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Writing Against the Colonial Anthropocene

Speaker

Macarena Gómez-Barris, Brown University

Please join the Climate Change, Decolonization, and Global Blackness Lab (CCDGB) at the John Hope Franklin Humanities Institute for our 2022-23 speaker series. CCDGB is part of The Entanglement Project, a new FHI initiative focused on the intersections of race, health, and climate. Most talks are hybrid: - In-person registration (w/ COVID safety info): https://duke.is/yc4gm - Zoom registration: https://duke.is/rcjhw The CCDGB speaker series is co-sponsored by the Nicholas Institute for Energy, Environment & Sustainability and the Nicholas School of the Environment. In this lecture, Prof. Gómez-Barris explores a few liquid and territorial scenes in relation to what she has called the colonial Anthropocene, What forms of submerged existence need excavation? How can we reframe knowledge production and praxis in relation to the assumed problem of the human's future? Macarena Gómez-Barris is a writer and scholar with a focus on the decolonial environmental humanities, authoritarianism and extractivism, queer Latine epistemes, media environments, cultural theory and artistic practice. She is author of four books including, The Extractive Zone: Social Ecologies and Decolonial Perspectives (Duke University Press, 2017) that examines five scenes of ruinous extractive capitalism. Beyond the Pink Tide: Art and Political Undercurrents in the Américas (UC Press 2018), a text of critical hope about the role of submerged art and solidarity in troubled times. She is also author of Where Memory Dwells: Culture and State Violence in Chile (2009), and co-editor with Herman Gray of Towards a Sociology of a Trace (2010). She is series editor with Diana Taylor of Dissident Acts at Duke University Press. She is working on two new books. Macarena is Chair of Modern Culture and Media and Timothy C. Forbes and Anne S. Harrison University Professor at Brown University.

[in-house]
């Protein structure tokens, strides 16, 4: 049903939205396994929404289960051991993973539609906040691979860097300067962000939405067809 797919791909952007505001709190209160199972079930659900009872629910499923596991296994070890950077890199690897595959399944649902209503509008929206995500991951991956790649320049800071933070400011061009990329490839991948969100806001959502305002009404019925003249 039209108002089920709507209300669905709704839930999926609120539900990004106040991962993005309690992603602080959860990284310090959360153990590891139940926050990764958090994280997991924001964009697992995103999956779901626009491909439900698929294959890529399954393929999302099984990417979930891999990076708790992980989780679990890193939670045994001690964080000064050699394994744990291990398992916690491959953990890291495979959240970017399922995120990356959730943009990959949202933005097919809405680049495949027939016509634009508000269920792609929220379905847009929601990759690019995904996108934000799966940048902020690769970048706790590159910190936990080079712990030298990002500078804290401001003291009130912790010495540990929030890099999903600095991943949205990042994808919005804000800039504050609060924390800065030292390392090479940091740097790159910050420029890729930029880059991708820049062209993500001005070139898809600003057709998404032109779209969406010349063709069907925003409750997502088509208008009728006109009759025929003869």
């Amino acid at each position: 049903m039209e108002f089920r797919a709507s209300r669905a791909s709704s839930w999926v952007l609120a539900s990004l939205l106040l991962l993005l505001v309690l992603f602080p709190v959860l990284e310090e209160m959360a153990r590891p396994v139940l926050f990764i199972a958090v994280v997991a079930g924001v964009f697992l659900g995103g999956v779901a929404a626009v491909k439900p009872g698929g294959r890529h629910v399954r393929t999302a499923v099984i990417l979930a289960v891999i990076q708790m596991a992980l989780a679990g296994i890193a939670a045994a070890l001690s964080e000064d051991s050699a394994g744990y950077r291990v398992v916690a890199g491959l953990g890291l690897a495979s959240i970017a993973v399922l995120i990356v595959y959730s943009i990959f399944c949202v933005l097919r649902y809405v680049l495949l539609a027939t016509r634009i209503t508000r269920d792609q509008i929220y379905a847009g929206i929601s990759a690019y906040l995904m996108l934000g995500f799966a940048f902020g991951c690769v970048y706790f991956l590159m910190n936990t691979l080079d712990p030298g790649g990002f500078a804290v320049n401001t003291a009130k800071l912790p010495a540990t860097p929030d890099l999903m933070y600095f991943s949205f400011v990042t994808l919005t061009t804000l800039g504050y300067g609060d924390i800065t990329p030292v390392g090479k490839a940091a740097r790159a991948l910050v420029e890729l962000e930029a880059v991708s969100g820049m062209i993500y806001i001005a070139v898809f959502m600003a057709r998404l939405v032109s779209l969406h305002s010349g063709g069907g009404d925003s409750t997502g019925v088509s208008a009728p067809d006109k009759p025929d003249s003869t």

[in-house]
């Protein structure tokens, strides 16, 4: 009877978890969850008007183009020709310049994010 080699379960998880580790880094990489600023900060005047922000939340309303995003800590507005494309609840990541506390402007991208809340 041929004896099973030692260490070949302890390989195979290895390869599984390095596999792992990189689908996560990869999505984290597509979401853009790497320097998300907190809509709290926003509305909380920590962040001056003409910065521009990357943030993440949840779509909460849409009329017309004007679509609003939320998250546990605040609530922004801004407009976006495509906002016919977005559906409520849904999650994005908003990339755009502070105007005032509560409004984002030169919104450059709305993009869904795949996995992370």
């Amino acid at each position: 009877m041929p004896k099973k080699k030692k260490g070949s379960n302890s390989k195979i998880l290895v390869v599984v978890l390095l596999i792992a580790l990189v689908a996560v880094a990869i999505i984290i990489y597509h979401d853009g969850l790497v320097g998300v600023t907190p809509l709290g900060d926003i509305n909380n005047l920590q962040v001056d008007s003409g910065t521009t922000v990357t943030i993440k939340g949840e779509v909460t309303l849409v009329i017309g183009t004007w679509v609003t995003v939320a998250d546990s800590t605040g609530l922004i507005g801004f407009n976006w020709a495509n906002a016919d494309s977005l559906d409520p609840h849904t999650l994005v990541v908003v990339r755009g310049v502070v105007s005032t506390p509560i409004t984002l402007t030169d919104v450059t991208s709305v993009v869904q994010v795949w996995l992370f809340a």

Categories

Climate, Global, Humanities